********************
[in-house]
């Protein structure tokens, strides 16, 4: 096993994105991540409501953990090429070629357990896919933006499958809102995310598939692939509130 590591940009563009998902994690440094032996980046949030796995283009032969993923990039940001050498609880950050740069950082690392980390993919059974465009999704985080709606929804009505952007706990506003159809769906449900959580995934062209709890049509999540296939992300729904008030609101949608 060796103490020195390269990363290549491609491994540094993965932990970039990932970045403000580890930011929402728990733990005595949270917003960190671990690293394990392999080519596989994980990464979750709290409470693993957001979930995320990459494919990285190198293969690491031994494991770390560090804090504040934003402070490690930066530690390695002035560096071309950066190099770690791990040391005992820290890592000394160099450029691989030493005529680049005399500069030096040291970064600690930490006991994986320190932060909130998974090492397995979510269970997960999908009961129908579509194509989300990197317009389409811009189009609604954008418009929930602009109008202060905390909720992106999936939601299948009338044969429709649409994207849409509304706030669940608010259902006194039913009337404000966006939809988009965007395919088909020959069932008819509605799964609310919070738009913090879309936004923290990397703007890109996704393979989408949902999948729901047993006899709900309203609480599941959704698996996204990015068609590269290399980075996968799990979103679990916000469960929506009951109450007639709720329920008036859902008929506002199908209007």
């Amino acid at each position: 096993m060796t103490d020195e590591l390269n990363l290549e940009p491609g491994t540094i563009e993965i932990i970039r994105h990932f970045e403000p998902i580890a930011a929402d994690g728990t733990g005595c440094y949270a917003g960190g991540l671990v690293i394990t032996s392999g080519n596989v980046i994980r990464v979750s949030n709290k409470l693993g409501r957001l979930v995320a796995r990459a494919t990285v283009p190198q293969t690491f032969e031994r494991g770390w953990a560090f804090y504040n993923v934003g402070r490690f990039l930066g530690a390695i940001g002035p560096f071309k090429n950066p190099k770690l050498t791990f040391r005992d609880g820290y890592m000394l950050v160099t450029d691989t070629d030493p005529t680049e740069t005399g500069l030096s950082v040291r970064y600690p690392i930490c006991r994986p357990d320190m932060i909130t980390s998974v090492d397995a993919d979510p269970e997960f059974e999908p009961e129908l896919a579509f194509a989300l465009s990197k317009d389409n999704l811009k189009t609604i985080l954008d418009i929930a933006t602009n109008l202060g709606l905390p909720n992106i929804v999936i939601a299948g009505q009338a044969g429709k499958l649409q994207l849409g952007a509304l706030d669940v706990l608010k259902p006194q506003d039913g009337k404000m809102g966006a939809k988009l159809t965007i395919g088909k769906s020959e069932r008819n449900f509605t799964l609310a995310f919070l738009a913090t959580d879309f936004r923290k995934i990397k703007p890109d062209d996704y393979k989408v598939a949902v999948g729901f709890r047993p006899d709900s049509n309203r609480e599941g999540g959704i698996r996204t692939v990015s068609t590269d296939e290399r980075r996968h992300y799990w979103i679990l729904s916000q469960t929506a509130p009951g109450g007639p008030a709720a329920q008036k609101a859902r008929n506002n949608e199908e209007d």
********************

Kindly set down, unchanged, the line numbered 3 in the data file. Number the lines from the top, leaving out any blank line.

């Amino acid at each position: 096993m060796t103490d020195e590591l390269n990363l290549e940009p491609g491994t540094i563009e993965i932990i970039r994105h990932f970045e403000p998902i580890a930011a929402d994690g728990t733990g005595c440094y949270a917003g960190g991540l671990v690293i394990t032996s392999g080519n596989v980046i994980r990464v979750s949030n709290k409470l693993g409501r957001l979930v995320a796995r990459a494919t990285v283009p190198q293969t690491f032969e031994r494991g770390w953990a560090f804090y504040n993923v934003g402070r490690f990039l930066g530690a390695i940001g002035p560096f071309k090429n950066p190099k770690l050498t791990f040391r005992d609880g820290y890592m000394l950050v160099t450029d691989t070629d030493p005529t680049e740069t005399g500069l030096s950082v040291r970064y600690p690392i930490c006991r994986p357990d320190m932060i909130t980390s998974v090492d397995a993919d979510p269970e997960f059974e999908p009961e129908l896919a579509f194509a989300l465009s990197k317009d389409n999704l811009k189009t609604i985080l954008d418009i929930a933006t602009n109008l202060g709606l905390p909720n992106i929804v999936i939601a299948g009505q009338a044969g429709k499958l649409q994207l849409g952007a509304l706030d669940v706990l608010k259902p006194q506003d039913g009337k404000m809102g966006a939809k988009l159809t965007i395919g088909k769906s020959e069932r008819n449900f509605t799964l609310a995310f919070l738009a913090t959580d879309f936004r923290k995934i990397k703007p890109d062209d996704y393979k989408v598939a949902v999948g729901f709890r047993p006899d709900s049509n309203r609480e599941g999540g959704i698996r996204t692939v990015s068609t590269d296939e290399r980075r996968h992300y799990w979103i679990l729904s916000q469960t929506a509130p009951g109450g007639p008030a709720a329920q008036k609101a859902r008929n506002n949608e199908e209007d």